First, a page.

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Plentiful Peach Harvest Expected in South Carolina

(April 8, 2010)—With winter having played nice with crops this year, the peach supply in the early weeks of spring is expected to be both plentiful and of high quality, growers and experts say. That means peach lovers should have no trouble finding a good piece of juicy fruit as the bloom boom continues.

"It's going to be a buyer's market," said Andy Rollins, a fruit and vegetable agent with the Clemson Extension Service.

York County historically ranks in the top 10 in South Carolina in peach production, and local farms already have dozens of varieties in bloom.

But growers are cautious, despite a good start, a good crop can be wiped away overnight with a late-spring frost or hail storm.

Another factor in the early abundance of fruit are unseasonably warm temperatures in recent weeks that have caused some varieties to bloom early. But what's good news for buyers isn't necessarily welcomed by growers, as some feel the abundance of peaches could lead to an oversaturated market - and lower revenues.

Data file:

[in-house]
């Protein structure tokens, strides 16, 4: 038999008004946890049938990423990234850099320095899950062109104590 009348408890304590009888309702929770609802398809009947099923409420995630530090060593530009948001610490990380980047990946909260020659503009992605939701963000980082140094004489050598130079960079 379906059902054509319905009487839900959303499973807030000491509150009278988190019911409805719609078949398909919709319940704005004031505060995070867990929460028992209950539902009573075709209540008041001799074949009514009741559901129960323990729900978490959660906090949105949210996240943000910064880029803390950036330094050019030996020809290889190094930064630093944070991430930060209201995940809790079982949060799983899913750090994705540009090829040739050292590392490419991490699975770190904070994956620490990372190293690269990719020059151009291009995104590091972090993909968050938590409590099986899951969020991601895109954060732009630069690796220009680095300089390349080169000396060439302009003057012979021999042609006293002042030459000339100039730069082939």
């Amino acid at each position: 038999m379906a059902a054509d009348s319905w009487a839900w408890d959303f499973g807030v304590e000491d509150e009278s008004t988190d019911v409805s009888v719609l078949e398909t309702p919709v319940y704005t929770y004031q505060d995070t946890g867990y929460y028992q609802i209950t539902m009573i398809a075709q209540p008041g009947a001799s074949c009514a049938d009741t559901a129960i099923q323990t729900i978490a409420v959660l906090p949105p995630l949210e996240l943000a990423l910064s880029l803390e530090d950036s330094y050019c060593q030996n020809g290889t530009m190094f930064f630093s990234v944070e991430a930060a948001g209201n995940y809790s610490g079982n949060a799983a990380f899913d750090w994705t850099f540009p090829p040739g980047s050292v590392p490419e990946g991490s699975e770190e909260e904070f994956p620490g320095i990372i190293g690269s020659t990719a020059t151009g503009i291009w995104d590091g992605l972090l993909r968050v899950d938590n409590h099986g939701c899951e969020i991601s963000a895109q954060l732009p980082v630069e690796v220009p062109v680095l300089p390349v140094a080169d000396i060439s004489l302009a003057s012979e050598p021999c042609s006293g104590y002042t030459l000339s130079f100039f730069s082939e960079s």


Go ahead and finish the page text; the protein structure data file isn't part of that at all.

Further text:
South Carolina is the nation's second-largest peach producer, behind California.

Rollins, the Clemson Extension agent, said that from a business standpoint, there's reason for farmers to be concerned about having too much supply.

Essentially, each year's peach crop is a gamble for farmers, he said.

"Every year they're spending huge amounts of money on hopes that they'll be able to sell their crops," Rollins said.

For now, local farmers say the situation is something to think about, not worry about.

Arthur Black, owner of Black's Peaches & Cotton Belt Bakery in York, said he still believes crops will sell well locally, despite increased competition.

"It'll probably work itself out," said Black, in the peach business for 40 years.

"It'll just be something we'll have to work through."

Edwards, the Fort Mill peach farmer, said he's also a bit concerned but that conditions have conspired before to produce an abundance of crop

"I'd rather have too many than not any," he said.

Other growers are worried about the potential of over abundant supply, compounded with the current econimical situation. Read more from this perspective with a video on FreshPlaza.com.

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